News Bites — Week of Dec. 2

Claremont McKenna College’s Jeff Huang to become St. Paul’s School president

Jeff Huang, vice president for admission and financial aid at Claremont McKenna College, will be leaving later this year to become president of St. Paul’s School, a private independent school in Brooklandville, Maryland, according to an email President Hiram E. Chodosh sent to the CMC student body Dec. 6.

Huang has been a part of the CMC community since 1995, serving in various roles such as the associate dean of students and dean of campus life, as well as the dean of students and vice president for student affairs before assuming his current role.

In addition to his numerous administrative roles, Huang has been teaching the course “Philosophical Questions” for 35 semesters since 1997.

“Jeff has been a source of inspiration and support to the entire community for nearly three decades,” Chodosh wrote in the email.

A celebration will be held in the spring before Huang’s departure.

Becky Hoving


Pitzer College Academic Planning Committee publishes green paper

The Pitzer College Academic Planning Committee released a paper assessing Pitzer’s financial situation and academic opportunities for students in an email sent to the Pitzer student body Dec. 3 by Student Senate representative Isaiah Kramer PZ ’20.

The paper discusses some of the challenges Pitzer has been facing, including retention rates, advising, students getting into classes for their major, and faculty overload.

According to the paper, Pitzer has an endowment of $135 million, which translates to only $124,000 per student, the lowest of the 5Cs. Pitzer also has the highest student to faculty ratio of 11:1 at the 5Cs and an enrollment deficit — students need to enroll in more classes than are offered — of 1,877, which is covered by students taking classes at other schools in the consortium.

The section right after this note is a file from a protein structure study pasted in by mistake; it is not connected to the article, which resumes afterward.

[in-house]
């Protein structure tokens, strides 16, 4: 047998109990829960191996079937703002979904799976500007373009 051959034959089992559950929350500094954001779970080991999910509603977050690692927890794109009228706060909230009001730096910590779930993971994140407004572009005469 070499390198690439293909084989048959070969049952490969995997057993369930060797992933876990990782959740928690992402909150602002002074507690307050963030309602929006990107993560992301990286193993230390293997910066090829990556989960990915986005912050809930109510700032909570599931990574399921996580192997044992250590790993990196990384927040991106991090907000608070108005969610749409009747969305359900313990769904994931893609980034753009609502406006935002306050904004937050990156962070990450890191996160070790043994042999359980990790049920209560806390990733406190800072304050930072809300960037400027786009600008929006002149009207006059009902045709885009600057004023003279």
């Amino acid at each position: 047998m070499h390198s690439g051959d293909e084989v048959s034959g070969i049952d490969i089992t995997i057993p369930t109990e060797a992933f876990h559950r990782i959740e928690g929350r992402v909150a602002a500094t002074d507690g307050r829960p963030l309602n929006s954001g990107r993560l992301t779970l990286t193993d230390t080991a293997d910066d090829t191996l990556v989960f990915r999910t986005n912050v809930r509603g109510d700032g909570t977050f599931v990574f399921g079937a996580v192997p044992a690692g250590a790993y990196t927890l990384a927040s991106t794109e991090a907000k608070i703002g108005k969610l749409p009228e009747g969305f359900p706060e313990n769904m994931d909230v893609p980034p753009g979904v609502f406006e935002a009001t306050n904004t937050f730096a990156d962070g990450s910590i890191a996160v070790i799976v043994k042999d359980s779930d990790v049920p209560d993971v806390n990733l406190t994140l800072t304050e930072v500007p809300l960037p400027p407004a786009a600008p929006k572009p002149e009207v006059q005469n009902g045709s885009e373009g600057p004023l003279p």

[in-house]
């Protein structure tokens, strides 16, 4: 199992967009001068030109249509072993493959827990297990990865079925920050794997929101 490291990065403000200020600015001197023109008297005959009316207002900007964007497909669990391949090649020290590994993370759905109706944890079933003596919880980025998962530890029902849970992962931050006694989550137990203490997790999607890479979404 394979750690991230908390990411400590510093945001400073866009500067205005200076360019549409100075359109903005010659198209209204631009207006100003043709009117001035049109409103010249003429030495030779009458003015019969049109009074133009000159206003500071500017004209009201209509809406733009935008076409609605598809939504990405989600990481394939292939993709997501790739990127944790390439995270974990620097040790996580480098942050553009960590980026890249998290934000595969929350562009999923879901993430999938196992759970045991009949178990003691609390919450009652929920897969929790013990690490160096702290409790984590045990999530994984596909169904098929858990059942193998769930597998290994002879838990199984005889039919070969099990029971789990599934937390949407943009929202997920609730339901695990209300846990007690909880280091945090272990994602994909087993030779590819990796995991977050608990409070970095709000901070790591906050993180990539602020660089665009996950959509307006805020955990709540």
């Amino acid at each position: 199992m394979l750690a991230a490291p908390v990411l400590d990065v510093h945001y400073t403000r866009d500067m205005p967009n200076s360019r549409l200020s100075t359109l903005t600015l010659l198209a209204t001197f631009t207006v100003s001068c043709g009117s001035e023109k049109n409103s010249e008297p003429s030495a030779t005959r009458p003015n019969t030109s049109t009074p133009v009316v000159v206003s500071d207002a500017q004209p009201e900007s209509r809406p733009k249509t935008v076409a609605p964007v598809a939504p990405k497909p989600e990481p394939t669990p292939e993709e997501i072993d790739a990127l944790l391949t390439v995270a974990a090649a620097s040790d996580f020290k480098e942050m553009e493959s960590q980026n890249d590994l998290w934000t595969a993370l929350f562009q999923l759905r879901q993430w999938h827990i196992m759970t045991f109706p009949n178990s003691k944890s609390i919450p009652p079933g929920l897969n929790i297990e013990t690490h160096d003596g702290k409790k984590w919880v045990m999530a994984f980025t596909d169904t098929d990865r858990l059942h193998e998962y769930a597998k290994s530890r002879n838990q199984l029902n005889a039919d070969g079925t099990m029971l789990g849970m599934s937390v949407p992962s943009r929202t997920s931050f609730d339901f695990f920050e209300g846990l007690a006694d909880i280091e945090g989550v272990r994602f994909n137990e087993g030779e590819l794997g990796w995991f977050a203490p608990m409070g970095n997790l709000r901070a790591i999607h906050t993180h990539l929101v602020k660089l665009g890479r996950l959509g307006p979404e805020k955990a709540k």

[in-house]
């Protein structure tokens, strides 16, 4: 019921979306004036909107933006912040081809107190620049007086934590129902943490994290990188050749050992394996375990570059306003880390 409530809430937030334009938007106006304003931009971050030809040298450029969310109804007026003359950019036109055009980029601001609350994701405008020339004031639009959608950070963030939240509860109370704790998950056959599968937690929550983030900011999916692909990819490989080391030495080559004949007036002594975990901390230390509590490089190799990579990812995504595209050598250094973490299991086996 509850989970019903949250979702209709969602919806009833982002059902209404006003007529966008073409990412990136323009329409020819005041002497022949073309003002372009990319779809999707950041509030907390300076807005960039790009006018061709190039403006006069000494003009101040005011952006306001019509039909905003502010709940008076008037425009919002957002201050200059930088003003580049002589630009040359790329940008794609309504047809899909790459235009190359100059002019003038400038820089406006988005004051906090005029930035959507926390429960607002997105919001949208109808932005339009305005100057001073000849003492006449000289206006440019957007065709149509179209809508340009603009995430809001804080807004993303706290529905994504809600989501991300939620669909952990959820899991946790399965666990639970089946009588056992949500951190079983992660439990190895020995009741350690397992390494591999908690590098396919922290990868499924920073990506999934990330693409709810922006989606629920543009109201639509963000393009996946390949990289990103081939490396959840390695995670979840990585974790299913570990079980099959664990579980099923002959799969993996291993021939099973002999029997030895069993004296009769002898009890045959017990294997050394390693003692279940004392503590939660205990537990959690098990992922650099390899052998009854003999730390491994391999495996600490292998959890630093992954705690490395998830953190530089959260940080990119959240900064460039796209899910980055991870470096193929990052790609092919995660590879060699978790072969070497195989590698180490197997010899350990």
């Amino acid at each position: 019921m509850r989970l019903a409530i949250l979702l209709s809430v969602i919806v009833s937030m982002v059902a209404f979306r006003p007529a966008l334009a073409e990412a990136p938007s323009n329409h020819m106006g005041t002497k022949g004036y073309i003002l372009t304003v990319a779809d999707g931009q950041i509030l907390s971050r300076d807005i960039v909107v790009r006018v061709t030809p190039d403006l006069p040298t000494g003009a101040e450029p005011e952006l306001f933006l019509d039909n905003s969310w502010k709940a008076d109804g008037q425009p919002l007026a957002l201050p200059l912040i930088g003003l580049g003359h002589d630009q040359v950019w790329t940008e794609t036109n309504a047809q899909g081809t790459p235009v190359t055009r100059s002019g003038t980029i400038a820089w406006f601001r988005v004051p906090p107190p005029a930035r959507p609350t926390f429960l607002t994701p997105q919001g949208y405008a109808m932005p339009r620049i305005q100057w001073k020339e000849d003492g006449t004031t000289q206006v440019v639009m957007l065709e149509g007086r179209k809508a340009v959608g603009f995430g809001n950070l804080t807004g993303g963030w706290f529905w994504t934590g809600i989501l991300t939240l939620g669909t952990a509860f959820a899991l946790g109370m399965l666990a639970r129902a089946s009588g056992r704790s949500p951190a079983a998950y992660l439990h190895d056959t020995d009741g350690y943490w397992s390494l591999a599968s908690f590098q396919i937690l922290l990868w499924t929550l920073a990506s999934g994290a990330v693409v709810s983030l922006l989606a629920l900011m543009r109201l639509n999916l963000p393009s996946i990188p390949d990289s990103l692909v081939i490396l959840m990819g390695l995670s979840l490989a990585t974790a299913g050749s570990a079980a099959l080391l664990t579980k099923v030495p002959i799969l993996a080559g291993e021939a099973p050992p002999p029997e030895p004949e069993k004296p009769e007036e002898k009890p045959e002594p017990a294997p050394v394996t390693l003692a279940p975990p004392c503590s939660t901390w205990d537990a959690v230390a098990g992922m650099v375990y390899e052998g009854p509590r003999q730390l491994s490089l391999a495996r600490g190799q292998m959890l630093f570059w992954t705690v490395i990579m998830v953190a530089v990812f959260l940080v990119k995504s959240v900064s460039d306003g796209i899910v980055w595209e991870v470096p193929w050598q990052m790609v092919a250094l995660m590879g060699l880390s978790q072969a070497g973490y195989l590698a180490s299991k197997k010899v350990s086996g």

The paper also discusses issues such as “mismatch between student interests and faculty interests, the mismatch between the number of major advisors and majors, the class size imbalance across fields, and imbalances in focus and governance.”

The paper is a “tentative report for debate and discussion,” and the APC “remains uncommitted to these ideas, but we have been discussing them.”

Jaimie Ding


Trump administration removes environmental protections for Sagehens

A sage grouse inflates its bular sacs during a mating display. (Courtesy of Bob Wick/Bureau of Land Management)

Pomona-Pitzer’s mascot, Cecil the Sagehen, is technically a sage grouse, a near-threatened bird species that lives in sagebrush steppes throughout the west.

The Trump administration announced Dec. 6 that it plans to remove protections for the sage grouse, opening nine million acres of land to mining and drilling, The New York Times reports.

“Sagehens are strong, loyal and smart birds,” wrote Pomona College President G. Gabrielle Starr in a statement to TSL. “Our beloved mascot is an important part of the West. Let’s speak up for the Sage Grouse and the decades of work to protect its habitat!”

Samuel Breslow


Former Pomona College President Oxtoby named director of American Academy of Arts and Sciences

David Oxtoby, who served as Pomona College’s president from 2003-2017, has been appointed the next director of the American Academy of Arts and Sciences, the academy announced Dec. 3.

The academy is one of the oldest honorary societies in the United States. It sponsors lectures and gatherings, provides nonpartisan policy advice to decision-makers, and produces several academic publications, according to its website.

Samuel Breslow

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